I think this question is related to my other question here

Concerta or other kinds of methylphenidate can be and is seen by some to be several cups of a coffee in one pill.

Provided my understanding is not so bad, why exactly then is it bad if I add another cup?

If there is something wrong with my understanding of methylphenidate, what is it?


1 Answer 1


As far as I can see, your source for saying these two shouldn't be combined is a user on Reddit. That is not a reliable medical source. The package inserts of Ritalin and Concerta don't mention coffee consumption. This is interesting because coffee being such a ubiquitous drug, you'd think if the combination was dangerous or discouraged, there would be easily available studies and it would be mentioned in the package insert of the medicine.

Most studies on the subject compare methylphenidate to coffee intake, because they are both stimulants, but there has even been a study where caffeine and methylphenidate were combined and given to children:

in which they received caffeine in low (158.6 mg) or high (308.6 mg) doses. Methylphenidate was added to both dosages, as well as administered alone. Results indicate that caffeine in low doses when added to methylphenidate was superior to all other treatment conditions and could not be differentiated from 10 mg of methylphenidate.

This was a really small scale study, though, with only six patients, which is not nearly enough to look at side effect. Or effects.

Now, caffeine and methylphenidate are both stimulants, though with different mechanisms of action. Methylphenidate effects dopamine transportation, while caffeine effects adenosine receptors. There is a good overview on this in the paper found by Susan, Psychostimulants and Cognition: A Continuum of Behavioral and Cognitive Activation, which compares the mechanism of action and effects of several stimulants. The section most relevant for your question is this:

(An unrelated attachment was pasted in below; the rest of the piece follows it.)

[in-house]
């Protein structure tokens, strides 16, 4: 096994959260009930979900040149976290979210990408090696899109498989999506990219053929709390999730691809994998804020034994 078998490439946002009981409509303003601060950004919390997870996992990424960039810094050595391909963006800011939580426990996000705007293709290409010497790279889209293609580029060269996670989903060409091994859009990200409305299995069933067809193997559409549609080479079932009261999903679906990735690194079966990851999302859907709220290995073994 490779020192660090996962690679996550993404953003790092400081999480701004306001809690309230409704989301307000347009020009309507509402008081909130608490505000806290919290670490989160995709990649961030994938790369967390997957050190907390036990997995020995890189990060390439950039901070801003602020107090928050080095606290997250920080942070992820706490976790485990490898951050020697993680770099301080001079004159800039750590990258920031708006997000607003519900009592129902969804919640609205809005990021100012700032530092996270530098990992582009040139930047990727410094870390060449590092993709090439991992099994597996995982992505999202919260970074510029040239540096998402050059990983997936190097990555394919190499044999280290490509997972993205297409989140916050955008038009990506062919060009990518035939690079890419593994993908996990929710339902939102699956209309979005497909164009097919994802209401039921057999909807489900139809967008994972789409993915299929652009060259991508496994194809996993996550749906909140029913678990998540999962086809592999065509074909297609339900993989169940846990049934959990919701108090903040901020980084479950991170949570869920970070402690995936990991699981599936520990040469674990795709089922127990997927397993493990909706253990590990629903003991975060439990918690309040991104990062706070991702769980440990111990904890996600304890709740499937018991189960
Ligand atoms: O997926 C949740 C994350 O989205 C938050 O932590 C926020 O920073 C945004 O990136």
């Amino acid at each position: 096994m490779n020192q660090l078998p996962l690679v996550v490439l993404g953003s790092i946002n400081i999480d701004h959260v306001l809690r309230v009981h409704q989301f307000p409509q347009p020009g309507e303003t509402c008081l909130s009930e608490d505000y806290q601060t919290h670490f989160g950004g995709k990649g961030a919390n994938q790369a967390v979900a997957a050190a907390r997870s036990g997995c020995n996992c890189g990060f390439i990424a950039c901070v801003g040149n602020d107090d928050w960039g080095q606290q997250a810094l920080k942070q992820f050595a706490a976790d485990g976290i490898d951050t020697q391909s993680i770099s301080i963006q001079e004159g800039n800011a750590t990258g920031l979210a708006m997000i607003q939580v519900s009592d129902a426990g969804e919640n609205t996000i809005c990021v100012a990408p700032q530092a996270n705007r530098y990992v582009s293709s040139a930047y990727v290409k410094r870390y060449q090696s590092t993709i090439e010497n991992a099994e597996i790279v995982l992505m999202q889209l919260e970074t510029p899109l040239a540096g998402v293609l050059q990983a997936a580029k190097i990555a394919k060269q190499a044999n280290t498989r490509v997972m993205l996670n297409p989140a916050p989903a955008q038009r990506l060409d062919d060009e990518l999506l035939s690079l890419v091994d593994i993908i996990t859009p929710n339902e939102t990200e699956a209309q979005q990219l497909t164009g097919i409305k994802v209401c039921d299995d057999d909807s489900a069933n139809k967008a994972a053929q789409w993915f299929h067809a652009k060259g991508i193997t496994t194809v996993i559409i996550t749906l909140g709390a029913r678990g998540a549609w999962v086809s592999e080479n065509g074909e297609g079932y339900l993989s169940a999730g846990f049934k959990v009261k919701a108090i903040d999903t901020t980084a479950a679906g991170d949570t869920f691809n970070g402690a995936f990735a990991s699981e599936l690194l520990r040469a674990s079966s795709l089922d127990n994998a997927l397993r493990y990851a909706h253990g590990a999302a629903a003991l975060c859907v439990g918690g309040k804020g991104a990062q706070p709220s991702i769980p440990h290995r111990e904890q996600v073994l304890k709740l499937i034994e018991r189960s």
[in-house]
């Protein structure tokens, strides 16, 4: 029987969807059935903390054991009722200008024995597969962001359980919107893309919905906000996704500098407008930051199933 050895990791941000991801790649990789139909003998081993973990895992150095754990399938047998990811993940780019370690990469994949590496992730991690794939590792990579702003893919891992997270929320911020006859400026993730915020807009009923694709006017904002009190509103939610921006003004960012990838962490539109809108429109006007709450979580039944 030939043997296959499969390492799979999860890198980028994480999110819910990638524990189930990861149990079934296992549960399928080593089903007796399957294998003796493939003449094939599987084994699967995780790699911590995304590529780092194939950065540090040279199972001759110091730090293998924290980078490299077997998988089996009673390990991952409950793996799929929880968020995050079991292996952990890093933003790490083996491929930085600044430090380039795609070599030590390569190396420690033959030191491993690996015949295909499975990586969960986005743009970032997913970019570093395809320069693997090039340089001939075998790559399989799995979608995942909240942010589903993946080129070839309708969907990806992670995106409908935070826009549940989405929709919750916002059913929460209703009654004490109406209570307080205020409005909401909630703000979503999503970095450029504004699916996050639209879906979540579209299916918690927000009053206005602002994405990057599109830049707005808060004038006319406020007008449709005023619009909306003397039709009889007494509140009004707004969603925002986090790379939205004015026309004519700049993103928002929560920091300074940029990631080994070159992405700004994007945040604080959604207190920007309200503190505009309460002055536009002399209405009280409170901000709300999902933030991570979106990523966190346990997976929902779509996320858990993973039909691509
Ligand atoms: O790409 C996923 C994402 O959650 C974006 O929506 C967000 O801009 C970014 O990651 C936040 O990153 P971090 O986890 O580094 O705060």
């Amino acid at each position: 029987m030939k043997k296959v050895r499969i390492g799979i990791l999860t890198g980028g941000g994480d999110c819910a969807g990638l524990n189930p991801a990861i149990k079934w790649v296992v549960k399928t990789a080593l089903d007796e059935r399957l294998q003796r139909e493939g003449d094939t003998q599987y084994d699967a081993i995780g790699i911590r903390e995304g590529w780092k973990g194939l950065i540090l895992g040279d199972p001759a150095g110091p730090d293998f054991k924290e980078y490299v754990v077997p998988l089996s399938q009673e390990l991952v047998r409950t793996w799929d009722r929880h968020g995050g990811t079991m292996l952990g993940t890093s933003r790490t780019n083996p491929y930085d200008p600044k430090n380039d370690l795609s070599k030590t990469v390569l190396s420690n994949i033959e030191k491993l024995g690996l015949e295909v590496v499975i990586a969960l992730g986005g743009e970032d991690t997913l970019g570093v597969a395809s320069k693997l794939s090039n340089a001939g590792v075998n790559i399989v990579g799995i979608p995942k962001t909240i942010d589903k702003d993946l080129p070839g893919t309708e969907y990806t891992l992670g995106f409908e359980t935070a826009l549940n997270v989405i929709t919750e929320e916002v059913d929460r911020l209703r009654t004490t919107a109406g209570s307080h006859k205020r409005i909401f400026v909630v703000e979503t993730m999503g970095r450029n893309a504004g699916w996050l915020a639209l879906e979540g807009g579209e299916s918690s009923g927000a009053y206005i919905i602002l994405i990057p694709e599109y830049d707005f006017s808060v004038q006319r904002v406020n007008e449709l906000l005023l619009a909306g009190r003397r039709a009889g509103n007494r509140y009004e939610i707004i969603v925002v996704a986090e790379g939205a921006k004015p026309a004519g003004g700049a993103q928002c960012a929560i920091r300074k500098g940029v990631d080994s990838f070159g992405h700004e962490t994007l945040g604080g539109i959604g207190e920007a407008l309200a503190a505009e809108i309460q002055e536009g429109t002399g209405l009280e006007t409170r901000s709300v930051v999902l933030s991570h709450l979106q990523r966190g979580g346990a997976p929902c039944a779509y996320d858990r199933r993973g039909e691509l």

At low doses, stimulants produce an increase in wakefulness, attention, and confidence and vigor. Drugs with low potency or maximum effect, such as caffeine or modafinil, act much like low doses of amphetamine or methylphenidate

This is why the study linked above was about combining caffeine with methylphenidate - seeing whether the dosage of methylphenidate can be lowered if combined with caffeine. It stands to reason that at one point, combining the two can lead to nondesirable effects because of too much stimulation. However, we don't seem to know when this will happen.

This is not medical advice and I am not recommending you go out and combine these two, or not do that, you should ask the doctor prescribing the methylphenidate that. But your source recommending against combining them isn't reputable.

  • 1
    It’s worth mentioning that the point of the quoted study (which appears to be different from the linked study?) was that using caffeine in combination with methylphenidate as a treatment for “minimal brain dysfunction” (an archaic name of ADHD) can provide additional (presumably amphetamine-sparing) benefit for ADHD. One way of thinking about the effects of combining the two in people who don’t have residual ADHD symptoms is as increasing the total dose of CNS stimulant, which at some point is likely to be detrimental.
    – Susan
    Dec 13, 2015 at 22:22
  • @Susan ack, yes, that wasn't the study I wanted to link to, thanks. Too many tabs. And yes, at some point combining stimulants with similar mechanisms of action is probably going to result in some unpleasant effects. There's just no general warning or "wait at least x hours" here (and in those slow release drugs, at least the last one would be strange). Hmm, I could to edit something in for the mechanism of action is similar... Has to wait for tomorrow, probably, though
    – YviDe
    Dec 13, 2015 at 22:30

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